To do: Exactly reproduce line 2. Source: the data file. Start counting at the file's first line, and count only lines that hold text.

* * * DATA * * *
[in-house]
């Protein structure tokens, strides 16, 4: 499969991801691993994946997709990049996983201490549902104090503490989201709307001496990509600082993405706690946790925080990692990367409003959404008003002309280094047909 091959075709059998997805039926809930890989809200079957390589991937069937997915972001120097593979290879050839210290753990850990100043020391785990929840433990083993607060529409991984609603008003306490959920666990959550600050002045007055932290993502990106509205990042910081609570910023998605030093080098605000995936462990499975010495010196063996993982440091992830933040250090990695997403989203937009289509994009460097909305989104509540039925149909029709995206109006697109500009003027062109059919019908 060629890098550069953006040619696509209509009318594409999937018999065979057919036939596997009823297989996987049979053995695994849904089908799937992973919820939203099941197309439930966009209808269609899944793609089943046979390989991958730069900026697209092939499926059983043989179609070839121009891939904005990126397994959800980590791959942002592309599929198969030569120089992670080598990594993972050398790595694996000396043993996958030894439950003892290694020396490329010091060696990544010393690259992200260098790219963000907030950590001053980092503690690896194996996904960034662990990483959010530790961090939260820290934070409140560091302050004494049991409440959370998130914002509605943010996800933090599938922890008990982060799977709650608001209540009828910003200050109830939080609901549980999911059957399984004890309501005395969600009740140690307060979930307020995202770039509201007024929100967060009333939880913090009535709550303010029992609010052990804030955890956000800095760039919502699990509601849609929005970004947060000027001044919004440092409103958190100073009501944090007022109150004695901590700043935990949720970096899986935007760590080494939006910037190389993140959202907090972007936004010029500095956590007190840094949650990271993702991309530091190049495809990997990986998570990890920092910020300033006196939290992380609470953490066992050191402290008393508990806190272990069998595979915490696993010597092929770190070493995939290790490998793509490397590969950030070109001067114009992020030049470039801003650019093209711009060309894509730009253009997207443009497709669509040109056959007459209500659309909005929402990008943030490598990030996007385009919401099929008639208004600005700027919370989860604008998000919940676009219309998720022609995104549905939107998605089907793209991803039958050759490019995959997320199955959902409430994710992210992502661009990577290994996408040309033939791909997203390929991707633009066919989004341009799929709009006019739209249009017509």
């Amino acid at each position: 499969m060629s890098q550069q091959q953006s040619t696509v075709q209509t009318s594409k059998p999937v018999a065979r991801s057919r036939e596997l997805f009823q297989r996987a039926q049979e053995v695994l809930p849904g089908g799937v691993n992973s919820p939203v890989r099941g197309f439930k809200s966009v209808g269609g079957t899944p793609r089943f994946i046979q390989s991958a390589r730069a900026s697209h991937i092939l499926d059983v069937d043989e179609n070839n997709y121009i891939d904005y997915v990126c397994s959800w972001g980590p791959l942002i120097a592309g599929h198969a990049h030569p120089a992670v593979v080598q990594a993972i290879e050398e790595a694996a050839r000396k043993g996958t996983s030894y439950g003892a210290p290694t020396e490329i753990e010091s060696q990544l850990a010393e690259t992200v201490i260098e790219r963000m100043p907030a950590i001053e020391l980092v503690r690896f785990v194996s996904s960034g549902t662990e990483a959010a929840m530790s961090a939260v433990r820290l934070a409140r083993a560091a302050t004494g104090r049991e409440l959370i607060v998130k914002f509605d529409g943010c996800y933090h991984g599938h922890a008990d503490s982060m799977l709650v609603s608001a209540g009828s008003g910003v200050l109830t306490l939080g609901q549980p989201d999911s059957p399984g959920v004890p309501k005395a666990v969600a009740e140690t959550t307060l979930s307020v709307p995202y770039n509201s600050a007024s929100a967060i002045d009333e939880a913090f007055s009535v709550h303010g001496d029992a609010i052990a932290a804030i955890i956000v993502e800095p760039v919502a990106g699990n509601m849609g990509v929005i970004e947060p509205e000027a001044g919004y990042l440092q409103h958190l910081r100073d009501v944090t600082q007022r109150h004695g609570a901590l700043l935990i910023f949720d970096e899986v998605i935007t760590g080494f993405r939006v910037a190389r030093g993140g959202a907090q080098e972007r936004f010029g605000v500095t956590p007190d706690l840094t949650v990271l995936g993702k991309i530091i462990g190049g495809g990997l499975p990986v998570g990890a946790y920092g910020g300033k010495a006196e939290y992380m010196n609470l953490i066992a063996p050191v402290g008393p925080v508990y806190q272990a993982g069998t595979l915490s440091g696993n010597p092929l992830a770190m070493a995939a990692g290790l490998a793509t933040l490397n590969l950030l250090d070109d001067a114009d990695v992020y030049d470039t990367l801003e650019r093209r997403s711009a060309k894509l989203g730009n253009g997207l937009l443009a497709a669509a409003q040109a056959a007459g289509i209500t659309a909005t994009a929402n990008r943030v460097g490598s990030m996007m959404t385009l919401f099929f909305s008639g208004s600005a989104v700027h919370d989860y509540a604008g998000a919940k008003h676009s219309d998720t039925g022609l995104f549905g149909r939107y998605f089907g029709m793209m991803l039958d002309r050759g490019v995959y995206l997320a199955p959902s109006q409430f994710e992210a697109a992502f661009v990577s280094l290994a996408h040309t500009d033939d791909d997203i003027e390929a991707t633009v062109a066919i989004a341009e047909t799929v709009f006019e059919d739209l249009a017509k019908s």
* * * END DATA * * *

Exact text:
């Protein structure tokens, strides 16, 4: 499969991801691993994946997709990049996983201490549902104090503490989201709307001496990509600082993405706690946790925080990692990367409003959404008003002309280094047909 091959075709059998997805039926809930890989809200079957390589991937069937997915972001120097593979290879050839210290753990850990100043020391785990929840433990083993607060529409991984609603008003306490959920666990959550600050002045007055932290993502990106509205990042910081609570910023998605030093080098605000995936462990499975010495010196063996993982440091992830933040250090990695997403989203937009289509994009460097909305989104509540039925149909029709995206109006697109500009003027062109059919019908 060629890098550069953006040619696509209509009318594409999937018999065979057919036939596997009823297989996987049979053995695994849904089908799937992973919820939203099941197309439930966009209808269609899944793609089943046979390989991958730069900026697209092939499926059983043989179609070839121009891939904005990126397994959800980590791959942002592309599929198969030569120089992670080598990594993972050398790595694996000396043993996958030894439950003892290694020396490329010091060696990544010393690259992200260098790219963000907030950590001053980092503690690896194996996904960034662990990483959010530790961090939260820290934070409140560091302050004494049991409440959370998130914002509605943010996800933090599938922890008990982060799977709650608001209540009828910003200050109830939080609901549980999911059957399984004890309501005395969600009740140690307060979930307020995202770039509201007024929100967060009333939880913090009535709550303010029992609010052990804030955890956000800095760039919502699990509601849609929005970004947060000027001044919004440092409103958190100073009501944090007022109150004695901590700043935990949720970096899986935007760590080494939006910037190389993140959202907090972007936004010029500095956590007190840094949650990271993702991309530091190049495809990997990986998570990890920092910020300033006196939290992380609470953490066992050191402290008393508990806190272990069998595979915490696993010597092929770190070493995939290790490998793509490397590969950030070109001067114009992020030049470039801003650019093209711009060309894509730009253009997207443009497709669509040109056959007459209500659309909005929402990008943030490598990030996007385009919401099929008639208004600005700027919370989860604008998000919940676009219309998720022609995104549905939107998605089907793209991803039958050759490019995959997320199955959902409430994710992210992502661009990577290994996408040309033939791909997203390929991707633009066919989004341009799929709009006019739209249009017509």